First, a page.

Sgt. Stryker here. I’m back. There’s been a lot of action surrounding the drug trade in Afghanistan. Poppy production is one of the major ways the taliban raise cash to fund their terror. Because of this, it’s important for the coalition to back Afghanistan when she tries to stop the drug problem in the country. Afghanistan has a long history with drugs. Unfortunately, most of the money made from growing and moving drugs has been spent not on helping the Afghan people, but buying weapons to terrorize them. This is a problem – one of the big picture problems in Afghanistan if you ask me.
Earlier this month, a raid in southern Helmand province yielded homemade explosives, materials for improvised explosive devices and more than 1,600 bags of poppy seeds. Marines from 2nd Light Armored Reconnaissance Battalion, Marine Expeditionary Brigade-Afghanistan stacked the narcotics and set them ablaze, dealing a major blow to Taliban forces operating in southern Afghanistan.
The Marines also discovered poppy fields outside Safaar, and with the help of Marine Aircraft Group 40, Marine Expeditionary Brigade-Afghanistan, were able to take these valuable crops out of enemy hands. Insurgents used both the bazaars of Safaar and Lakari in Afghanistan to store narcotics, in addition to the ingredients needed to create weapons. Jay Fitzpatrick, the U.S. Drug Enforcement Administration’s assistant regional director for southern and western Afghanistan, said the Taliban has used these bazaars, due to their location to the Helmand River valley, because it provides insurgents a fertile trail to follow.
The actions taken by the MEB-Afghanistan Marines, Afghan national police and the DEA will not prevent future poppy crops from being planted, but dealt a blow to the Taliban, Fitzpatrick said. About 300 tons of poppy seeds were seized from both bazaars in the previous two days.
“More of it came out of Safaar,” said Fitzpatrick.” Ultimately, 297 tons will populate 18,000 hectares. The figures differ, but we say about six to eight percent of the heroin from this region makes it to [U.S.] borders,” Fitzpatrick said. “The money derived from narcotics fuels the insurgency’s effort, so it’s our job to come out here through interdiction to take the money out of the pockets of the insurgents so they’re less capable to fund their efforts against us and the world. It is a global problem.”
The process followed by the Taliban starts from farmers raising poppy crops. From there, the harvested poppies are transported to markets in Europe, Iran and Russia. Through local markets, the final product is sold, Fitzpatrick explained.
“Eventually, the money makes its way back through the chains to Afghanistan, where it’s utilized by insurgents to buy arms, buy the homemade explosive devices and chemicals they need,” Fitzpatrick said. “It’s a process that’s been going on for a long time.”
Many Afghan farmers have experienced pressure from the Taliban, as well as a need to grow poppy crops for a source of income. A poppy harvest can be stored for up to one year before going bad, providing the farmer enough time to sell to the highest bidder.
“It comes down to making a living,” Fitzpatrick said. “What’s derived from it puts food on the table. Hopefully, we can eventually talk these folks into alternative livelihoods, whether its wheat or pomegranates or different crops like that.”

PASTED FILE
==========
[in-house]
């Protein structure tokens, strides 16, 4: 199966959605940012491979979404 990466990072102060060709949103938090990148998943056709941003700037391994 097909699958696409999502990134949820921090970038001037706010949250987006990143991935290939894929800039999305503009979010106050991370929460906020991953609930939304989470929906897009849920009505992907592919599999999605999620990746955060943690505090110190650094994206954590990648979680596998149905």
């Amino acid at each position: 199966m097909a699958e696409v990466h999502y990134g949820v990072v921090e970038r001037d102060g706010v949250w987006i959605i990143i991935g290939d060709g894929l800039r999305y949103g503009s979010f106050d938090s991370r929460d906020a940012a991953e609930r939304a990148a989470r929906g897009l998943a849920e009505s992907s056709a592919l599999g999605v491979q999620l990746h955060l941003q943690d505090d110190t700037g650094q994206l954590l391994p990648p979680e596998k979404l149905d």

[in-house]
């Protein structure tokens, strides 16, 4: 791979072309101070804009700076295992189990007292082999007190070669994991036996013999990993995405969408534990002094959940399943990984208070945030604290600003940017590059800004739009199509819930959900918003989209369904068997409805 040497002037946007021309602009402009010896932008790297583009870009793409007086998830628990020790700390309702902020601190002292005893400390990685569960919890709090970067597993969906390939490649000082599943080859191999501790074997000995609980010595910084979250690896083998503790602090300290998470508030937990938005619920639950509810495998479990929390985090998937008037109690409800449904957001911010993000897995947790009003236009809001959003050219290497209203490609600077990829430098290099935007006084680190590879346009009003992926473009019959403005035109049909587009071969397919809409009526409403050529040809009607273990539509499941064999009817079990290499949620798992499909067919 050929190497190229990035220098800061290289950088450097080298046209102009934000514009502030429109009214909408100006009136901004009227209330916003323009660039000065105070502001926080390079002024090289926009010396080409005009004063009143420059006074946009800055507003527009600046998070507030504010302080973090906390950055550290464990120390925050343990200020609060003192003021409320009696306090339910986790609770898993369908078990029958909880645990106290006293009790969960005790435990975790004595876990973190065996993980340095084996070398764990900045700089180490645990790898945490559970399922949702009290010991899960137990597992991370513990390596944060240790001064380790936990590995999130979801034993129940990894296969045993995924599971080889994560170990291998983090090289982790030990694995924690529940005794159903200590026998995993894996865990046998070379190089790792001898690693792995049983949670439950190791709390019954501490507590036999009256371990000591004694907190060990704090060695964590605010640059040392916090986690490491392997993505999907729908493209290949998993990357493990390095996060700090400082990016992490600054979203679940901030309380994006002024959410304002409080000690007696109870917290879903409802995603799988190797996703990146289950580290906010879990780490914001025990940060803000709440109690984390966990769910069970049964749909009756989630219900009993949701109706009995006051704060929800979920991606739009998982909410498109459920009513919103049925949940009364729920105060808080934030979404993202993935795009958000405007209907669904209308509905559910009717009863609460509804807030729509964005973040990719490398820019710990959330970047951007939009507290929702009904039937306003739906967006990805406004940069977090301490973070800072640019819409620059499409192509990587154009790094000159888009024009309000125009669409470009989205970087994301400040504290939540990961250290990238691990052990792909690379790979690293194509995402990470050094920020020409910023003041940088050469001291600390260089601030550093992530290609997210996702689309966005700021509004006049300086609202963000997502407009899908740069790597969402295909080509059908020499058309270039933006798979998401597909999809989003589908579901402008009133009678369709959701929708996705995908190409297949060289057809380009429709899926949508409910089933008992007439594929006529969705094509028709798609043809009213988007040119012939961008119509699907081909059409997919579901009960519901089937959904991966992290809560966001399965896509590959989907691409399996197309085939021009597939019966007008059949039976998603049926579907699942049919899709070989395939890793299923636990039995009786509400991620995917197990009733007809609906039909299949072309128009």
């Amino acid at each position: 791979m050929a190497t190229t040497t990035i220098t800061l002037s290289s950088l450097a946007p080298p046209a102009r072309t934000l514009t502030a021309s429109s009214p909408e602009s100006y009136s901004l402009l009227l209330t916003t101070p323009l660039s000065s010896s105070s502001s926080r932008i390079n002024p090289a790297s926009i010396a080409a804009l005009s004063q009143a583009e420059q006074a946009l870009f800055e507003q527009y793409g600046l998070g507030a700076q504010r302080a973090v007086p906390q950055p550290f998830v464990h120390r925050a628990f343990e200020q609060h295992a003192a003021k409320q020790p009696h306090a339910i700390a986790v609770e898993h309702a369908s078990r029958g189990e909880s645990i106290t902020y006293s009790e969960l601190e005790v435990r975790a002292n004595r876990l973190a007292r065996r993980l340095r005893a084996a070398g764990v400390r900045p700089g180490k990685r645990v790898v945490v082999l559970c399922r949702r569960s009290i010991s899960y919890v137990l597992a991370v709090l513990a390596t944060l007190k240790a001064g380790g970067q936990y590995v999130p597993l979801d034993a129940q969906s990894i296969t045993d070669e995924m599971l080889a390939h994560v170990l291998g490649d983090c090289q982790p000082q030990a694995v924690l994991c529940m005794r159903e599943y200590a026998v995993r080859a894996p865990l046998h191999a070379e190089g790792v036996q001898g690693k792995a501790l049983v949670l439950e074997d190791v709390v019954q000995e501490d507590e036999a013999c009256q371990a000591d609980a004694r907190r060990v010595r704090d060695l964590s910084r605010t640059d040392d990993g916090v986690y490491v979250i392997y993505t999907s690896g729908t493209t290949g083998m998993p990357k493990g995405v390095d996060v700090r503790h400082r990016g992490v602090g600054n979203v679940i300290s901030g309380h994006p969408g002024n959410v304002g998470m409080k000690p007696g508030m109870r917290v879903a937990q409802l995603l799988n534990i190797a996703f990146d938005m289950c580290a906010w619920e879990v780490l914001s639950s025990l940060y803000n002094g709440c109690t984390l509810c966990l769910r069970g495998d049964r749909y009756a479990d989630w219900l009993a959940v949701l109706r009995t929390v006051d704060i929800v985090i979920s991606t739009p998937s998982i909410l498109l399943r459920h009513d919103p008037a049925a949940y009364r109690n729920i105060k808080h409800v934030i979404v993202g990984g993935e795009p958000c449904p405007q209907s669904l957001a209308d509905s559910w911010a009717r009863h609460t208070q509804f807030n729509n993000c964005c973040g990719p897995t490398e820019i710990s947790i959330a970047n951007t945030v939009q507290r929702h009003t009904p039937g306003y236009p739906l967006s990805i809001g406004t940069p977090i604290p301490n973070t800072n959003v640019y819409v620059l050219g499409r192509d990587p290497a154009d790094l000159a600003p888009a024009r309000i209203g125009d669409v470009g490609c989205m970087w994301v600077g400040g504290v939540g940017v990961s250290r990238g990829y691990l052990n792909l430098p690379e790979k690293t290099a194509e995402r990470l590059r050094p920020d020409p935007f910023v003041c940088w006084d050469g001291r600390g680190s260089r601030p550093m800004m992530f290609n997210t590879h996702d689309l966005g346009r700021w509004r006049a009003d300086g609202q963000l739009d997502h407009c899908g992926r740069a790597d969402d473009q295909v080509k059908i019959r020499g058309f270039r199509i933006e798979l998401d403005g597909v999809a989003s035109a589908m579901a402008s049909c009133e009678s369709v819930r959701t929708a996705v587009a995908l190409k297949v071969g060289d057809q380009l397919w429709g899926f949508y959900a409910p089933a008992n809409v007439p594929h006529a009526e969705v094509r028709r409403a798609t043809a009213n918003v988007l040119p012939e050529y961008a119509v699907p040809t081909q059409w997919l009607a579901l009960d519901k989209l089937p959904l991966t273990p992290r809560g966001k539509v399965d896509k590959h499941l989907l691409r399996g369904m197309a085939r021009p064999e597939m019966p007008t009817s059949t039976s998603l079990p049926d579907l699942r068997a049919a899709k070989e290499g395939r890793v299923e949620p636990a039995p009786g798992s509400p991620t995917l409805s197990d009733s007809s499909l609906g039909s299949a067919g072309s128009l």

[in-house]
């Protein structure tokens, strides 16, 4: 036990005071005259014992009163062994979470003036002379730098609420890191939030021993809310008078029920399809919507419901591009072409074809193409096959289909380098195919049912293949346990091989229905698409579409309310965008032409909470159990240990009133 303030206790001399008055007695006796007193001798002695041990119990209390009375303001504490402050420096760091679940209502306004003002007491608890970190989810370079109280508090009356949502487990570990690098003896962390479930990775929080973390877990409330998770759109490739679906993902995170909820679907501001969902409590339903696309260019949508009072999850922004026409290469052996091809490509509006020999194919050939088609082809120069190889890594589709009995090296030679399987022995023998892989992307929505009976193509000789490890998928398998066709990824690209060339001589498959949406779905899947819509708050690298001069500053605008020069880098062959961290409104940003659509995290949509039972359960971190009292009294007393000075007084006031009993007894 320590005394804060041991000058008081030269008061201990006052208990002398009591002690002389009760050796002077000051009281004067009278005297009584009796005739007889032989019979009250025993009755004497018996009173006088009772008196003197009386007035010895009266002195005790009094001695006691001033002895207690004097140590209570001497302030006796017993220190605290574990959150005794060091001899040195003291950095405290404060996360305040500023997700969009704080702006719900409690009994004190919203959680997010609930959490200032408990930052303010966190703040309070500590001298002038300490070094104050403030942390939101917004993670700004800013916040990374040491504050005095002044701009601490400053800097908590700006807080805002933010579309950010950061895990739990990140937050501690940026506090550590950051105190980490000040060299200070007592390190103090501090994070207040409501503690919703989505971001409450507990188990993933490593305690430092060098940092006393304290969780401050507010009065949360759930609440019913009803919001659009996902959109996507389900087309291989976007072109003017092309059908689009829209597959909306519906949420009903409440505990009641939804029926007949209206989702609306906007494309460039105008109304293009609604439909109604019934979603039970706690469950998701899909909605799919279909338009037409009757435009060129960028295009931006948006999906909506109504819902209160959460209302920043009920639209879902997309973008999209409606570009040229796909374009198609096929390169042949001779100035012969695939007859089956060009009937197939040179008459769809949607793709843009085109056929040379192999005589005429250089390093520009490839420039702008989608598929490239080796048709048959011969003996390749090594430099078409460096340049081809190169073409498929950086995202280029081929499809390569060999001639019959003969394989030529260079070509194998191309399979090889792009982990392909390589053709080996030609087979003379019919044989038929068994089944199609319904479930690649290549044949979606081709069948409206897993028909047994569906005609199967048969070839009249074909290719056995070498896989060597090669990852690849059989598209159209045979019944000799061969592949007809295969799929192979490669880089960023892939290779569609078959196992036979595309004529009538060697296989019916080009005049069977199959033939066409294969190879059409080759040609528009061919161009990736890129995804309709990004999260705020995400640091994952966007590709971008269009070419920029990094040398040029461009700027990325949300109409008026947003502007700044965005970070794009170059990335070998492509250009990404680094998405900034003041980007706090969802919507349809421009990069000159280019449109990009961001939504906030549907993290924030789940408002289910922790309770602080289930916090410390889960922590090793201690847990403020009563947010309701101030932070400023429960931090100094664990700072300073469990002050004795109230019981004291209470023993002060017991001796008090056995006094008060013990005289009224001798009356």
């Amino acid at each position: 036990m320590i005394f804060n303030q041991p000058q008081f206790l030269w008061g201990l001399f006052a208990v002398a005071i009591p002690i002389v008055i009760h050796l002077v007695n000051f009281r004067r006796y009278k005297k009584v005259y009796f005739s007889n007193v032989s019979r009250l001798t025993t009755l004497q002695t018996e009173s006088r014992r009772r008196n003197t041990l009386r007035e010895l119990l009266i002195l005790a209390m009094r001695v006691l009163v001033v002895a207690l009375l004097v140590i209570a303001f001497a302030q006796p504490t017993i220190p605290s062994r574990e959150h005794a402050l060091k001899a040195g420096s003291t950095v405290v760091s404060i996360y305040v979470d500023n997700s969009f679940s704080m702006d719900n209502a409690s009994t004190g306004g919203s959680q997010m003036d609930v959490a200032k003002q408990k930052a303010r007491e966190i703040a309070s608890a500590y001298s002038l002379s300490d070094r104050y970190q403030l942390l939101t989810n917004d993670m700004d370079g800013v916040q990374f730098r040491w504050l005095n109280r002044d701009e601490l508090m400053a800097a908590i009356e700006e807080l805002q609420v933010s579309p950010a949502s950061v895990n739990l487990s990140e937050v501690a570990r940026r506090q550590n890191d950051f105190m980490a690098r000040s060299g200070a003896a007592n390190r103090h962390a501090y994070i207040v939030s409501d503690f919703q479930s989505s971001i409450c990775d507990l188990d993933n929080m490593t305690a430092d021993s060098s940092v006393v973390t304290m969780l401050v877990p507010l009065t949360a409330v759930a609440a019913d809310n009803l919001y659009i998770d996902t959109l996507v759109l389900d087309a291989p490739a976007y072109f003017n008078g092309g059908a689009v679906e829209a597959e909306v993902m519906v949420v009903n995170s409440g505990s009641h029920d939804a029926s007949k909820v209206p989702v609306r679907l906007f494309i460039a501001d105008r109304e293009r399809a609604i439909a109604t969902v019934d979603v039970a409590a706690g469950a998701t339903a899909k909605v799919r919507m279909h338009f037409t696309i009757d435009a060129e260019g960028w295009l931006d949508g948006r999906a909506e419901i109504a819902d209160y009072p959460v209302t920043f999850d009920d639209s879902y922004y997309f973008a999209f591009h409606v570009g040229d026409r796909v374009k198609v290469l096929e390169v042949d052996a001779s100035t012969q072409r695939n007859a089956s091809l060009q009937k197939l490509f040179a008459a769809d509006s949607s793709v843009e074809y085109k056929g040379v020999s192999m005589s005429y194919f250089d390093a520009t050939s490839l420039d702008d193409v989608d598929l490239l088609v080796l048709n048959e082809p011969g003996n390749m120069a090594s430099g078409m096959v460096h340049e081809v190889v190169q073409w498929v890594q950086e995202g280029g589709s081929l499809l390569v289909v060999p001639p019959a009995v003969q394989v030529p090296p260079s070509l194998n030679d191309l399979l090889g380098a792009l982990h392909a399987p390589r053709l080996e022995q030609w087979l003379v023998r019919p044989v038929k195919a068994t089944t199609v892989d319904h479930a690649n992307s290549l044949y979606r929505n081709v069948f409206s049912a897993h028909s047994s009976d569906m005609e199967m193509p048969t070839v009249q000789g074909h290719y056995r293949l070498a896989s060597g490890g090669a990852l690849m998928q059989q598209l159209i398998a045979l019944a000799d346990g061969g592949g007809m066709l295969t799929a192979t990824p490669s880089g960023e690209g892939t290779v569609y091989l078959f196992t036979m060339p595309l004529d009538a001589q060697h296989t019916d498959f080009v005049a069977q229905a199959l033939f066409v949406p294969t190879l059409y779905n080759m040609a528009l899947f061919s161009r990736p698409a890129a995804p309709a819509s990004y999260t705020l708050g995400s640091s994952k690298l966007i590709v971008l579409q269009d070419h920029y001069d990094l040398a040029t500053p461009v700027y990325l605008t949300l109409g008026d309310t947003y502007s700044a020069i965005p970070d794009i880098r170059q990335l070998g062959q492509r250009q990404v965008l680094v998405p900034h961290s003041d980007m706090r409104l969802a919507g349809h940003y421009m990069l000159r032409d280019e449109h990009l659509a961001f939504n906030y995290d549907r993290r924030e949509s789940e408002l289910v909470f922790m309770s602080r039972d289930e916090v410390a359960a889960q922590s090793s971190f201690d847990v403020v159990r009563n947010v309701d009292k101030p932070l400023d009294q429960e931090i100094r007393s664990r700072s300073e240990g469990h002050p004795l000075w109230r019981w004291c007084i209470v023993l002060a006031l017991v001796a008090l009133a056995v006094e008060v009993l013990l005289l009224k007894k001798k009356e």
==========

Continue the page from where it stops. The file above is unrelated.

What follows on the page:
This is a sad way for them to live. Things are going to get better as the coalition forces begin to introduce other ways to make money in the country.
Sgt. Stryker out.
Transiting Pearl Harbor
Sailors aboard the guided-missile cruiser USS Lake Champlain observe the USS Missouri and the USS Arizona memorials while transiting Pearl Harbor. Lake Champlain is on a scheduled deployment as part of the Boxer Amphibious Ready Group in the U.S. 3rd Fleet area of responsibility supporting global maritime security. Photo by Petty Officer 3rd Class Daniel Barker
Afghan National Police and U.S. Troops Search for Caches in Khowst Province
U.S. Army Spc. Jonathan Araiza, right, rests after searching a cave for enemy weapons caches near Shah Wali Zarat, Khowst province, Afghanistan, July 24. Araiza is deployed with A Company, 425th Brigade Special Troops Battalion (Airborne), 4-25 Brigade Combat Team. Photo by Staff Sgt. Andrew Smith
Coalition Forces Train for Urban Operations
A Marine from Company Kilo, 3rd Battalion, 5th Marines pulls a casualty to safety during a mock assault at the Urban Operations Training Facility at Shoalwater Bay, Australia, July 22, as part of Exercise Talisman Saber 2009. Australian soldiers from 3 Royal Australian Regiment and Marines from 3/5 participated in the assault to practice operating in urban combat. TS09 is a biennial combined training activity, designed to train Australian and U.S. forces in planning and conducting combined task force operations, which will help improve Australian Defence Force/U.S. combat readiness and inter-operability. Photo by Cpl. Cristina Noelia Gil
Strike Fighter Squadron 113 ‘Stingers’ Support Operation Enduring Freedom
An F/A-18C Hornet assigned to the “Stingers” of Strike Fighter Squadron 113 embarked aboard the aircraft carrier USS Ronald Reagan, returns from a mission supporting Operation Enduring Freedom in Afghanistan. Ronald Reagan is currently deployed to the U.S. 5th Fleet area of operations. Operations in the U.S. 5th Fleet area of operations are focused on reassuring regional partners of the United States’ commitment to security, which promotes stability and global prosperity. Photo by Cmdr. Erik Etz